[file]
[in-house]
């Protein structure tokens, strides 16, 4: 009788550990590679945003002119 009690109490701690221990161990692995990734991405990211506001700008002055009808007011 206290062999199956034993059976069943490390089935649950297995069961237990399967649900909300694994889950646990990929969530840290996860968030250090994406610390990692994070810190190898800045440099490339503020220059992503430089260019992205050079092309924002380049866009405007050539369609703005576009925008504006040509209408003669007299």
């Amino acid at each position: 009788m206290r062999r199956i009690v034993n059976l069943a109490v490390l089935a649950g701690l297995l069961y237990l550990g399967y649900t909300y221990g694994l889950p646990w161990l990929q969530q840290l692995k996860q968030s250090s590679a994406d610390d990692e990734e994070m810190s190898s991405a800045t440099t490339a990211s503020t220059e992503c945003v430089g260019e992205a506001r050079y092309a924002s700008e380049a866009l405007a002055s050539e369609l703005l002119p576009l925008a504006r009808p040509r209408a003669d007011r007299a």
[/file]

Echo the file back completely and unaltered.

[in-house]
């Protein structure tokens, strides 16, 4: 009788550990590679945003002119 009690109490701690221990161990692995990734991405990211506001700008002055009808007011 206290062999199956034993059976069943490390089935649950297995069961237990399967649900909300694994889950646990990929969530840290996860968030250090994406610390990692994070810190190898800045440099490339503020220059992503430089260019992205050079092309924002380049866009405007050539369609703005576009925008504006040509209408003669007299």
């Amino acid at each position: 009788m206290r062999r199956i009690v034993n059976l069943a109490v490390l089935a649950g701690l297995l069961y237990l550990g399967y649900t909300y221990g694994l889950p646990w161990l990929q969530q840290l692995k996860q968030s250090s590679a994406d610390d990692e990734e994070m810190s190898s991405a800045t440099t490339a990211s503020t220059e992503c945003v430089g260019e992205a506001r050079y092309a924002s700008e380049a866009l405007a002055s050539e369609l703005l002119p576009l925008a504006r009808p040509r209408a003669d007011r007299a």